# Droop Control

Droop control is a control strategy commonly applied to generators for primary frequency control (and occasionally voltaqe control) to allow parallel generator operation (e.g. load sharing).

## Contents

## Droop Equations

### Per-Unit Droop Equations

The coupling of active power to frequency and reactive power to voltage forms the basis of frequency and voltage droop control where active and reactive power are adjusted according to linear characteristics, based on the following control equations:

- [math]f = f_{0} - r_{p} (P - P_{0}) \, [/math] ... Eq. 1

- [math]V = V_{0} - r_{q} (Q - Q_{0}) \, [/math] ... Eq. 2

where [math]f \, [/math] is the system frequency (in per unit)

- [math]f_{0} \, [/math] is the base frequency (in per unit)
- [math]r_{p} \, [/math] is the frequency droop control setting (in per unit)
- [math]P \, [/math] is the active power of the unit (in per unit)
- [math]P_{0} \, [/math] is the base active power of the unit (in per unit)
- [math]V \, [/math] is the voltage at the measurement location (in per unit)
- [math]V_{0} \, [/math] is the base voltage (in per unit)
- [math]Q \, [/math] is the reactive power of the unit (in per unit)
- [math]Q_{0} \, [/math] is the base reactive power of the unit (in per unit)
- [math]r_{q} \, [/math] is the voltage droop control setting (in per unit)

These two equations are plotted in the characteristics below:

The frequency droop characteristic above can be interpreted as follows: when frequency falls from [math]f_{0}[/math] to [math]f[/math], the power output of the generating unit is allowed to increase from [math]P_{0}[/math] to [math]P[/math]. A falling frequency indicates an increase in loading and a requirement for more active power. Multiple parallel units with the same droop characteristic can respond to the fall in frequency by increasing their active power outputs simultaneously. The increase in active power output will counteract the reduction in frequency and the units will settle at active power outputs and frequency at a steady-state point on the droop characteristic. The droop characteristic therefore allows multiple units to share load without the units fighting each other to control the load (called "hunting").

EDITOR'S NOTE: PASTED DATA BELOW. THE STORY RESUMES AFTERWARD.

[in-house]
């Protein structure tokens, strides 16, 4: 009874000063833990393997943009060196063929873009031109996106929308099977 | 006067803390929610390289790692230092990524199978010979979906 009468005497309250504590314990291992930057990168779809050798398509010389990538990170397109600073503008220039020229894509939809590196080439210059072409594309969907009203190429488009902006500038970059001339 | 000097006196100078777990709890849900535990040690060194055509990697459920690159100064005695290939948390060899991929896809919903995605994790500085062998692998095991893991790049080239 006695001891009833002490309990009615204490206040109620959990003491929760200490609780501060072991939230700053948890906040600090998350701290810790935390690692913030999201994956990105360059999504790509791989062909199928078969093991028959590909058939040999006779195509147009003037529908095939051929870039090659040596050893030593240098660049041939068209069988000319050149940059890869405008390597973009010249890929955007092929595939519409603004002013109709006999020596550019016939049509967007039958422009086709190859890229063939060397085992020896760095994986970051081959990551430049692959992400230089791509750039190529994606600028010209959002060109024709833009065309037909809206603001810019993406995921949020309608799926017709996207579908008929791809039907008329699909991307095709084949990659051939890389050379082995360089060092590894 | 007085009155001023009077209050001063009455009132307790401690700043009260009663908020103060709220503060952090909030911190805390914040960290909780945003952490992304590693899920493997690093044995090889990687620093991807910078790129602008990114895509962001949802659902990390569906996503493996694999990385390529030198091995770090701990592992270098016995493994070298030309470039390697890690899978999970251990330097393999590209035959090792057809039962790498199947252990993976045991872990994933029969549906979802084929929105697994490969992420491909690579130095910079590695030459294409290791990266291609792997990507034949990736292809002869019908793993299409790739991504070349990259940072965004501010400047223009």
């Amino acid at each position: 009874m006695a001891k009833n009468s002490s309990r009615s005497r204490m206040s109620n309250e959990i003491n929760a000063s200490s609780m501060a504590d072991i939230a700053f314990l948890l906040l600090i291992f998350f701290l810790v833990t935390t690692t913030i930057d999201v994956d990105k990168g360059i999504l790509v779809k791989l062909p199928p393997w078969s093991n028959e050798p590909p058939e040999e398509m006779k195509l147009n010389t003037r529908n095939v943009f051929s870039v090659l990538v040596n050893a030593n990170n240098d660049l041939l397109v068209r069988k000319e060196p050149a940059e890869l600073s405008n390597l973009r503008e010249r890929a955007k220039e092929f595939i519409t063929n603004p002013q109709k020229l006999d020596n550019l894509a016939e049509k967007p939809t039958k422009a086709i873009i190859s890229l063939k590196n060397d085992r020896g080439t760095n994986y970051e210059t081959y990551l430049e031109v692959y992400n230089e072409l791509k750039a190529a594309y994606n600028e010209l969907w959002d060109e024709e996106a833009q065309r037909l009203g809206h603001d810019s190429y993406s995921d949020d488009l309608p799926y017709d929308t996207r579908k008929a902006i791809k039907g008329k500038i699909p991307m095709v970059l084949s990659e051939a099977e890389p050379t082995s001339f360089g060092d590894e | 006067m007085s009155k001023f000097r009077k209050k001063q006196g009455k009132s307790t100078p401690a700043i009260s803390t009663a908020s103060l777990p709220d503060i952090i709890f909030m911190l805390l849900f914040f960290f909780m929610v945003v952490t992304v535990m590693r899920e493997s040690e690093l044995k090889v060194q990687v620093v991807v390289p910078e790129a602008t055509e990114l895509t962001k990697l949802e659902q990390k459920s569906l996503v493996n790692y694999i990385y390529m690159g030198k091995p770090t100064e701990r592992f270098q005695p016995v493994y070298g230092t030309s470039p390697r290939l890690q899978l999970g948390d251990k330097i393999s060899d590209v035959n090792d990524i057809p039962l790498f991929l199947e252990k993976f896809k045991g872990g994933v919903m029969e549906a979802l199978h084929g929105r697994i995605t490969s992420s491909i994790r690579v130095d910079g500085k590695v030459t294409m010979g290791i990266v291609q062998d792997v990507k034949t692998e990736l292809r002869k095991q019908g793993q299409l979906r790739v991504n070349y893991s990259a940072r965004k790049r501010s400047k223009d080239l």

The same logic above can be applied to the voltage droop characteristic.

### Alternative Droop Equations

The basic per-unit droop equations in Eq. 1 and Eq. 2 above can be expressed in natural quantities and in terms of deviations as follows:

- [math]r_{p} = \frac{\Delta f}{\Delta P} \times \frac{P_{n}}{f_{n}} [/math]

- [math]r_{q} = \frac{\Delta V}{\Delta Q} \times \frac{Q_{n}}{V_{n}} [/math]

where [math]\Delta f \, [/math] is the frequency deviation (in Hz)

- [math]f_{n} \, [/math] is the nominal frequency (in Hz), e.g. 50 or 60 Hz
- [math]\Delta P \, [/math] is the active power deviation (in kW or MW)
- [math]P_{n} \, [/math] is the rated active power of the unit (in kW or MW)
- [math]r_{p} \, [/math] is the frequency droop control setting (in per unit)
- [math]\Delta V \, [/math] is the voltage deviation at the measurement location (in V)
- [math]V_{n} \, [/math] is the nominal voltage (in V)
- [math]\Delta Q \, [/math] is the reactive power deviation (in kVAr or MVAr)
- [math]Q_{n} \, [/math] is the rated reactive power of the unit (in kVAr or MVAr)
- [math]r_{q} \, [/math] is the voltage droop control setting (in per unit)

## Droop Control Setpoints

Droop settings are normally quoted in % droop. The setting indicates the percentage amount the measured quantity must change to cause a 100% change in the controlled quantity. For example, a 5% frequency droop setting means that for a 5% change in frequency, the unit's power output changes by 100%. This means that if the frequency falls by 1%, the unit with a 5% droop setting will increase its power output by 20%.

The short video below shows some examples of frequency (speed) droop:

## Limitations of Droop Control

Frequency droop control is useful for allowing multiple generating units to automatically change their power outputs based on dynamically changing loads. However, consider what happens when there is a significant contingency such as the loss of a large generating unit. If the system remains stable, all the other units would pick up the slack, but the droop characteristic allows the frequency to settle at a steady-state value **below** its nominal value (for example, 49.7Hz or 59.7Hz). Conversely, if a large load is tripped, then the frequency will settle at a steady-state value **above** its nominal value (for example, 50.5Hz or 60.5Hz).

Other controllers are therefore necessary to bring the frequency back to its nominal value (i.e. 50Hz or 60hz), which are called secondary and tertiary frequency controllers.